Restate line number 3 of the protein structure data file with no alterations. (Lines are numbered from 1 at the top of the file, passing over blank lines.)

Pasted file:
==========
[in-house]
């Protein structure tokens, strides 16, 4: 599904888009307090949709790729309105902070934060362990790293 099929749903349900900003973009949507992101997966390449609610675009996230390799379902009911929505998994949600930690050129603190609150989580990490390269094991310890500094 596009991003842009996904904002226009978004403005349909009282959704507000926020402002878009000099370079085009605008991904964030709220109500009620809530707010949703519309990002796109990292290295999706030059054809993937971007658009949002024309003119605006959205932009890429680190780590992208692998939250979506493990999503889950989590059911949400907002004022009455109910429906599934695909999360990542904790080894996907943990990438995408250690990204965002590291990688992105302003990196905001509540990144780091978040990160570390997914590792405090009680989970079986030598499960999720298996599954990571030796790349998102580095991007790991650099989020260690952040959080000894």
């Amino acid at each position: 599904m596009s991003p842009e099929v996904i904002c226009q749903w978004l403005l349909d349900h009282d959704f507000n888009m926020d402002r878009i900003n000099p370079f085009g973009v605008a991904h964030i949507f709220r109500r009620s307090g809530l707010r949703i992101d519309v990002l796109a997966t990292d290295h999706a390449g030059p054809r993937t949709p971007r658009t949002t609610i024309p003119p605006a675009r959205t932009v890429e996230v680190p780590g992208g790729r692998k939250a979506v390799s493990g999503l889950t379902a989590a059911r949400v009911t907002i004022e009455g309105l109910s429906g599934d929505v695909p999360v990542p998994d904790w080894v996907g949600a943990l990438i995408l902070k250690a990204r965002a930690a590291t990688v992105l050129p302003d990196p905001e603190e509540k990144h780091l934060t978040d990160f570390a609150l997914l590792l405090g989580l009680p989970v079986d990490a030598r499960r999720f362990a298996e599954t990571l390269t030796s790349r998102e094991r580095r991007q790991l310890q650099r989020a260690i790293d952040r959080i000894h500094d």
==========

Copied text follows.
């Amino acid at each position: 599904m596009s991003p842009e099929v996904i904002c226009q749903w978004l403005l349909d349900h009282d959704f507000n888009m926020d402002r878009i900003n000099p370079f085009g973009v605008a991904h964030i949507f709220r109500r009620s307090g809530l707010r949703i992101d519309v990002l796109a997966t990292d290295h999706a390449g030059p054809r993937t949709p971007r658009t949002t609610i024309p003119p605006a675009r959205t932009v890429e996230v680190p780590g992208g790729r692998k939250a979506v390799s493990g999503l889950t379902a989590a059911r949400v009911t907002i004022e009455g309105l109910s429906g599934d929505v695909p999360v990542p998994d904790w080894v996907g949600a943990l990438i995408l902070k250690a990204r965002a930690a590291t990688v992105l050129p302003d990196p905001e603190e509540k990144h780091l934060t978040d990160f570390a609150l997914l590792l405090g989580l009680p989970v079986d990490a030598r499960r999720f362990a298996e599954t990571l390269t030796s790349r998102e094991r580095r991007q790991l310890q650099r989020a260690i790293d952040r959080i000894h500094d």